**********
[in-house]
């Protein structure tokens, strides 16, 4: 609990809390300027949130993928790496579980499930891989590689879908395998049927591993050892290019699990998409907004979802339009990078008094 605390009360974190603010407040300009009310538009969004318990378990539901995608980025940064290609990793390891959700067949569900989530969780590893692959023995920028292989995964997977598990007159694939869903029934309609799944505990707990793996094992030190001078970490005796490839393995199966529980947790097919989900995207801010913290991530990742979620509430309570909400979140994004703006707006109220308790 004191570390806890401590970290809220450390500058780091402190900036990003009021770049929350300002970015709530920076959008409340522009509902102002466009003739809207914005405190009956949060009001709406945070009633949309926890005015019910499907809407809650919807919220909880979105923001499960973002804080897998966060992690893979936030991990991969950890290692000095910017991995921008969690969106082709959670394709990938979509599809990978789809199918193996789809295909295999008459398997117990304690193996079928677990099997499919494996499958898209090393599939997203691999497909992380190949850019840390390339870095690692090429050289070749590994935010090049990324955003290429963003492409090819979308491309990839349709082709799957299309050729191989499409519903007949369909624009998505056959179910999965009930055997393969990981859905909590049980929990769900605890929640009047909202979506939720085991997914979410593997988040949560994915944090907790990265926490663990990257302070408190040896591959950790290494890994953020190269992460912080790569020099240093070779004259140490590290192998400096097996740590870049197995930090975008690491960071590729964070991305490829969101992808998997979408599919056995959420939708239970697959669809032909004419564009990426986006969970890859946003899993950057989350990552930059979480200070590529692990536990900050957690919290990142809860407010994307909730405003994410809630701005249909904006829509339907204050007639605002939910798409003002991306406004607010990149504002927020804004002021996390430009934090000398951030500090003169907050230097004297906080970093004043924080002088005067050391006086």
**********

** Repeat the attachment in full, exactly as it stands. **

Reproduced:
[in-house]
């Protein structure tokens, strides 16, 4: 609990809390300027949130993928790496579980499930891989590689879908395998049927591993050892290019699990998409907004979802339009990078008094 605390009360974190603010407040300009009310538009969004318990378990539901995608980025940064290609990793390891959700067949569900989530969780590893692959023995920028292989995964997977598990007159694939869903029934309609799944505990707990793996094992030190001078970490005796490839393995199966529980947790097919989900995207801010913290991530990742979620509430309570909400979140994004703006707006109220308790 004191570390806890401590970290809220450390500058780091402190900036990003009021770049929350300002970015709530920076959008409340522009509902102002466009003739809207914005405190009956949060009001709406945070009633949309926890005015019910499907809407809650919807919220909880979105923001499960973002804080897998966060992690893979936030991990991969950890290692000095910017991995921008969690969106082709959670394709990938979509599809990978789809199918193996789809295909295999008459398997117990304690193996079928677990099997499919494996499958898209090393599939997203691999497909992380190949850019840390390339870095690692090429050289070749590994935010090049990324955003290429963003492409090819979308491309990839349709082709799957299309050729191989499409519903007949369909624009998505056959179910999965009930055997393969990981859905909590049980929990769900605890929640009047909202979506939720085991997914979410593997988040949560994915944090907790990265926490663990990257302070408190040896591959950790290494890994953020190269992460912080790569020099240093070779004259140490590290192998400096097996740590870049197995930090975008690491960071590729964070991305490829969101992808998997979408599919056995959420939708239970697959669809032909004419564009990426986006969970890859946003899993950057989350990552930059979480200070590529692990536990900050957690919290990142809860407010994307909730405003994410809630701005249909904006829509339907204050007639605002939910798409003002991306406004607010990149504002927020804004002021996390430009934090000398951030500090003169907050230097004297906080970093004043924080002088005067050391006086």